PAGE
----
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Death of Prominent Levin Farmer, Mr, H. Denton

Levin Chronicle 19 January 1955

One of this district's early settlers and one of the leaders in the farm­ing industry right up to his retire­ment a few years ago died in Levin this week. He was Mr. Herbert (Bert) Denton, of Paisley Street aged 78 years.

The late Mr. Denton will be missed in many circles of the town's activities and particularly among the older residents, with whom he has worked to speed the advance­ment of the town.

The sixth son of the late Mr. George Denton, who was a watch­maker in Wellington after coming to this country from England. Bert Denton set out on a career on the land after leaving Wellington Col­lege in 1893. He spent two years on bush felling in the backblocks of Pohangina and in 1896 came to Levin. He was first employed here in a small dairy farm owned by Mr. Peter Stewart in Queen Street East. After six months he took a position on a sheep station in the Wanganui district. Two years later saw him back in Levin, bush felling for Prouse Brothers, and from 1898 he worked for eight years for Mr. W. G. Adkin on his farm at Cheslyn Rise. In conjunction with this em­ployment, Mr. Denton found time to run an adjoining farm of 420 acres which he purchased in 1901.

During the 1914-18 war Mr. Den­ton served with the Wellington Rifles in the Palestine campaign, returning, to Levin in 1919 to carry on his, farming activities.

His ability in the practical side of farming was soon extended to the administrative field and he was deeply engrossed in national and local farming problems. He was a keen member of the Levin branch of the Farmers' Union, being its president, an office he held for 16 years. He was also on the commit­tee of the Horowhenua Agricul­tural and Pastoral Association's committee for a long period. In­deed, in all matters pertaining to farming he was deeply interested and a prominent personality. Sport, music and education were three of his other interests to which he ap­plied himself with the same zest.

Keen Sportsman

Mr. Denton was a rugby player in the very early days, being a member of the Levin Football Club when it first came into prominence. The club won the championship for three successive years. Few of the original members are left now. Swimming was another sport with which he was associated and he re­tained that interest up to recent years, being the club's official starter among other positions. Bowling claimed his attention in later years and he was a member of the Levin Bowling Club.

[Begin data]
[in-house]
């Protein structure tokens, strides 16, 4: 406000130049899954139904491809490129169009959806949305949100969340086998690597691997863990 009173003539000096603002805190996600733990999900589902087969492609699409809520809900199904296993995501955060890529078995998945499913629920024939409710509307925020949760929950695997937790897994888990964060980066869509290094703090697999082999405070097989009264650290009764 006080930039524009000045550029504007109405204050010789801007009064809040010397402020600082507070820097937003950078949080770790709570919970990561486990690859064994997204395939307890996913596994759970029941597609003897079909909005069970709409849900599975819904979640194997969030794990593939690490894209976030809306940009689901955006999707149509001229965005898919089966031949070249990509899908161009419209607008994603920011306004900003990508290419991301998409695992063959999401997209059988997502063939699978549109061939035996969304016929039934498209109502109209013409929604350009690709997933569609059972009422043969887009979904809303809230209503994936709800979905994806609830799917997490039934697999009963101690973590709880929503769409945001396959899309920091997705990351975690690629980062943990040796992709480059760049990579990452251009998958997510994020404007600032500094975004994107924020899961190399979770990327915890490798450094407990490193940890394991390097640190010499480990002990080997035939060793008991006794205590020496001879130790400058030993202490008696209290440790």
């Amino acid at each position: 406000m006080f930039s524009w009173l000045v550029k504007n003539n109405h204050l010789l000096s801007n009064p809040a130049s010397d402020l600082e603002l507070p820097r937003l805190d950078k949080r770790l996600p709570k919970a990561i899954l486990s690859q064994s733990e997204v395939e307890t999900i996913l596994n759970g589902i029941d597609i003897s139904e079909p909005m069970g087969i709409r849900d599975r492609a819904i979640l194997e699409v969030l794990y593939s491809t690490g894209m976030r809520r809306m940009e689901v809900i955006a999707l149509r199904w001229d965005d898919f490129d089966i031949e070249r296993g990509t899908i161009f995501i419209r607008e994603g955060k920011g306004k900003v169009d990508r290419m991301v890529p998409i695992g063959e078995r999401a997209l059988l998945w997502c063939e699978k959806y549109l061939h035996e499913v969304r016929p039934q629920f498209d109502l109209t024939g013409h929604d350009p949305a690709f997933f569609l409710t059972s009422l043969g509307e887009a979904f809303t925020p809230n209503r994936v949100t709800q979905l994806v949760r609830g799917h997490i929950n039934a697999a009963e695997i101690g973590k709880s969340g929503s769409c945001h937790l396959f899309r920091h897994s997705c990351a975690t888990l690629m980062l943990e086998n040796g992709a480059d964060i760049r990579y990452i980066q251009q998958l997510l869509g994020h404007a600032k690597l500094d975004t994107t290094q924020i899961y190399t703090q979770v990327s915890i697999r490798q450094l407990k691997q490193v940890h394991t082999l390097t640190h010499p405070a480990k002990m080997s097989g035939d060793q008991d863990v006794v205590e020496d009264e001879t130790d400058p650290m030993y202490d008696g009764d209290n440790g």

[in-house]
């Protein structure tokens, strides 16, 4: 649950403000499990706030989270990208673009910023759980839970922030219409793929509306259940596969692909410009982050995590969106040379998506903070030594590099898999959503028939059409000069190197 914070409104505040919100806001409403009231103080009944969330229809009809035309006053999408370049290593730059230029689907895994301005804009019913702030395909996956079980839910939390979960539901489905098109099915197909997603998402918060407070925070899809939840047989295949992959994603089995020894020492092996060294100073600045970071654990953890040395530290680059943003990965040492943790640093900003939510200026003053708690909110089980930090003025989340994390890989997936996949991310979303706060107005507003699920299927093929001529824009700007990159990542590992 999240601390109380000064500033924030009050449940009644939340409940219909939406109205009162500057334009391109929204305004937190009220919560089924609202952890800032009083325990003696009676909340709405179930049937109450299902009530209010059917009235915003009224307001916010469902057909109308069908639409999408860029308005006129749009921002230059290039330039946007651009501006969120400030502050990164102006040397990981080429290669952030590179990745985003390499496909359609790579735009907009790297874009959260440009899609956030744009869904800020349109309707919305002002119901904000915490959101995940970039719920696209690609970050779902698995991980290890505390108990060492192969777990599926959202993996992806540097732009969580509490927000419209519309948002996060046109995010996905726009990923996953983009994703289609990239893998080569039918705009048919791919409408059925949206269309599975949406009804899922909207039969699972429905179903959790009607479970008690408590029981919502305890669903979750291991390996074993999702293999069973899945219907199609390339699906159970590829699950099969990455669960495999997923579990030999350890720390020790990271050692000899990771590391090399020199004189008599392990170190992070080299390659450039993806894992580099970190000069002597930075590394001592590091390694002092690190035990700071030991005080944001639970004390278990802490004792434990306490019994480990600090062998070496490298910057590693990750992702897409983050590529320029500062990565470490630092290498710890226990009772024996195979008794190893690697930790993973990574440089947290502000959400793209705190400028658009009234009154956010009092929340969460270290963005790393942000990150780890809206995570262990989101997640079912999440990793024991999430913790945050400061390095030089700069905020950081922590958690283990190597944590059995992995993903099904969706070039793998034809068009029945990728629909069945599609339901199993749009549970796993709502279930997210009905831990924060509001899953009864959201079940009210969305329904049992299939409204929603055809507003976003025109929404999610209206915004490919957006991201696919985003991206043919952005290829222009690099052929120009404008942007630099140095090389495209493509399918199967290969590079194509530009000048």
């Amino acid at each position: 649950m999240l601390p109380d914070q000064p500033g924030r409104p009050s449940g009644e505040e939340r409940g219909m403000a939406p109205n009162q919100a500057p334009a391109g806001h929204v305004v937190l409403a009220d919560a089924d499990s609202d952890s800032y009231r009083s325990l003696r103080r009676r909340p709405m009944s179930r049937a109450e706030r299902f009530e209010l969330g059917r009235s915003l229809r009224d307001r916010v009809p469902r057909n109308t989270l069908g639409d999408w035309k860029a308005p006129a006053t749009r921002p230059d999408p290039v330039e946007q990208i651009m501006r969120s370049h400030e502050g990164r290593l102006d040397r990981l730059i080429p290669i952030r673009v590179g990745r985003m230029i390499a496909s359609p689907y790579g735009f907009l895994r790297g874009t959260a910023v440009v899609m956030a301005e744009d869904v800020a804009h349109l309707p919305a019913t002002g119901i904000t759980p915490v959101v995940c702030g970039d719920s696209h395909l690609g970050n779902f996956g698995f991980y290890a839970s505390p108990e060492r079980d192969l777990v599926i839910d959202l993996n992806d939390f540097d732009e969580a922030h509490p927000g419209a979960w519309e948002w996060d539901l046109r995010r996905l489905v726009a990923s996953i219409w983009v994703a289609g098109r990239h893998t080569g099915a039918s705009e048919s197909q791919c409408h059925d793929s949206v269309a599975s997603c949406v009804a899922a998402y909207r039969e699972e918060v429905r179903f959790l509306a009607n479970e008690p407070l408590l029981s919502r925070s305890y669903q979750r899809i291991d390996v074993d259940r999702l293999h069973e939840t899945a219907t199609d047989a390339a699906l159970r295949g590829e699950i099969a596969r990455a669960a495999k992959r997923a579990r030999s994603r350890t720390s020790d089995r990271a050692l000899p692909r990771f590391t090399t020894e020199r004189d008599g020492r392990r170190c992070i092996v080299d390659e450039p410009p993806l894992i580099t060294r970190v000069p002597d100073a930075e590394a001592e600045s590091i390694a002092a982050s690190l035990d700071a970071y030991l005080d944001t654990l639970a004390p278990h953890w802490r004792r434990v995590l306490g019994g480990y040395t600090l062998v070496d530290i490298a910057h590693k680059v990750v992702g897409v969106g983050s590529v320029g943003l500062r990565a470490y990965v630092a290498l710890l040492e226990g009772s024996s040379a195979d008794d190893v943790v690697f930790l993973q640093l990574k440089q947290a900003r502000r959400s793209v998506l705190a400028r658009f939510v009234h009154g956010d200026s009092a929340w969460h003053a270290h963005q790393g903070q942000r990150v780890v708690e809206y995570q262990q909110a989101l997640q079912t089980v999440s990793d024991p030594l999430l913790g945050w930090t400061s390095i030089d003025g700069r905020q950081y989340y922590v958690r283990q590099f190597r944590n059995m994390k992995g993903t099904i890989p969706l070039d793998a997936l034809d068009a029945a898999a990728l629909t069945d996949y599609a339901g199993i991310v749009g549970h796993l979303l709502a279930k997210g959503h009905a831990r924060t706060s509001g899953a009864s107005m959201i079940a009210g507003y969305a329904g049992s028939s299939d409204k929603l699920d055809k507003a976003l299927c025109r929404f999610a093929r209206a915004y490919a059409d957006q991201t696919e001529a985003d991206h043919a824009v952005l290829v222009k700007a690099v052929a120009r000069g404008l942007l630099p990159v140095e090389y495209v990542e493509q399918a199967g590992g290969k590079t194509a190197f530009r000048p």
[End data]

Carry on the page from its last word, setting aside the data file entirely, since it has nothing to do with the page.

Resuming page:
He was keenly interested in edu­cation and was a member of the Levin School Committee for some years. In music circles Mr. Denton was also well known and was a member of the Choral Society and the Operatic and Dramatic Society when these organisations were flourishing in the town. He was also in a male quartet and the Savage Club when it was function­ing in Levin. Mr. Denton was a member of the Rose Croix and Lodge Horowhenua. He was a good worker for the St. Mary's Anglican Church.

Left to mourn his loss are his widow and family of seven, Enid (Mrs. N. Vickers, Waitara), George(Tokoroa), John (Levin), Lois (Mrs. Cottrell, Carterton), Anne (Mrs. J. M. Staples, Manakau), Paul (Wel­lington) and Richard (Levin). There are 20 grandchildren and one great-grand-child. He is also sur­vived by three brothers, Messrs L. A. Denton (Hastings), F. J. Denton (Wanganui) and M. Denton (Shef­field, England) and a sister, Miss E. M. Denton (Levin).

Mr F. J. Denton, Wanganui, To Celebrate 80th Birthday Today

Mr Frank J, Denton, 97 Liverpool Street, will celebrate his 80th birthday today.

A former Wanganui photographer he retired from business in 1927. Since his retirement he has kept good health. His birthday will be marked by a family gathering and people from all parts of the Dominion will be present.

Mr Denton was born in Wellington on August 24, 1869. He was the son of Mr George Denton, a Wellington pioneer. Fifty years ago he arrived ­in Wanganui and set up business as a photographer in place of Mr Alfred Martin. He later moved to a site in the Avenue, which is now occupied by T. Metcalfe. This building was one of the first to be erected between Maria Place and Guyton Street on the area of land where the Presbyterian Church formerly stood.

Mr Denton is a gold medallist and has exhibited photographs through the world. His photographs have been reproduced in "Phonograms of the Year," a world-wide publication which features the best of photos taken each year. He also judged at numerous photographic competitions.

Mr Denton secured photographic exhibitions for the Sarjeant Gallery, in which he has always taken a keen interest. Tile gallery was the first in New Zealand to have specimens of work by leading photographers.

Mr Denton is a trustee of Trinity Methodist Church and was recently elected a life member of the Arts and Crafts Society.

Among those visiting Wanganui for the birthday celebrations are his son Mr H. M. Denton (Auckland) and his daughters, Mesdames W. R. PoweIl (Halcombce) and A. E. Marshall (Palmerston North).

Death notice:

DENTON -On Jan. 12, 1955, at his residence, 3 Paisley St., Levin.

Herbert, loved husband of Shirley Denton and father of Enid (Mrs. N. Vickers, Waitara), George (Tokoroa), John (Levin), Lois, (Mrs. Cottrell, Carterton), Anne (Mrs. Staples, Mamakau), Paul (Wellington), Richard (Levin); aged 78 years. Veteran of 1914-18 War, No. 35957. No flowers please. Service at St. Mary's Anglican Church, Levin, Tomorrow (Thursday), Jan. 13, 1955, at 11am, thereafter at Cremtorium, Karori, at 2pm. H. Harvey and Sons, Levin.


carries on the Watchmaking and Jewellery business on Lambton Quay with the same ideals as his father.

Even during his apprenticeship P. N. Denton was keen to follow in his father's footsteps, and become master of his trade. After seven years' training here he went to London to gain a wider experience.